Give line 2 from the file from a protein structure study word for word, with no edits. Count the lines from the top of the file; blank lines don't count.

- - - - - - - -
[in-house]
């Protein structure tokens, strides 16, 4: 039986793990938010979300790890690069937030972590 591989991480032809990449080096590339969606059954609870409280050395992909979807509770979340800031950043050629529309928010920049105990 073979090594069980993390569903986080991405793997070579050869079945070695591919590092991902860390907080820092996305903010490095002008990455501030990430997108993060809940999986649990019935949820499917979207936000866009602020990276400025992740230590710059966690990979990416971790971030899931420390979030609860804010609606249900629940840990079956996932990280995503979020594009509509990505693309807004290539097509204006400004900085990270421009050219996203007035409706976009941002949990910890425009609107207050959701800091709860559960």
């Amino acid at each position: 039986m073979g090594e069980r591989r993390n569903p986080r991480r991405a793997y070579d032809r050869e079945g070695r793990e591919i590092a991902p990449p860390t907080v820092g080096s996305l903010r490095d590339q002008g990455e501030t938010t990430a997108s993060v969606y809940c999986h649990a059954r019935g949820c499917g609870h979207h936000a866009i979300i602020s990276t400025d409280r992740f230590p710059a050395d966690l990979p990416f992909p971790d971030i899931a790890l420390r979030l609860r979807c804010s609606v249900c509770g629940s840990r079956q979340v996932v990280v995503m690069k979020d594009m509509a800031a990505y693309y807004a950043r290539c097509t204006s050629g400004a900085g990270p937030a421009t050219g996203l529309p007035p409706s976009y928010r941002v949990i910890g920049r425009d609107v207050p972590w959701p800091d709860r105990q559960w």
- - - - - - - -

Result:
């Protein structure tokens, strides 16, 4: 039986793990938010979300790890690069937030972590 591989991480032809990449080096590339969606059954609870409280050395992909979807509770979340800031950043050629529309928010920049105990 073979090594069980993390569903986080991405793997070579050869079945070695591919590092991902860390907080820092996305903010490095002008990455501030990430997108993060809940999986649990019935949820499917979207936000866009602020990276400025992740230590710059966690990979990416971790971030899931420390979030609860804010609606249900629940840990079956996932990280995503979020594009509509990505693309807004290539097509204006400004900085990270421009050219996203007035409706976009941002949990910890425009609107207050959701800091709860559960």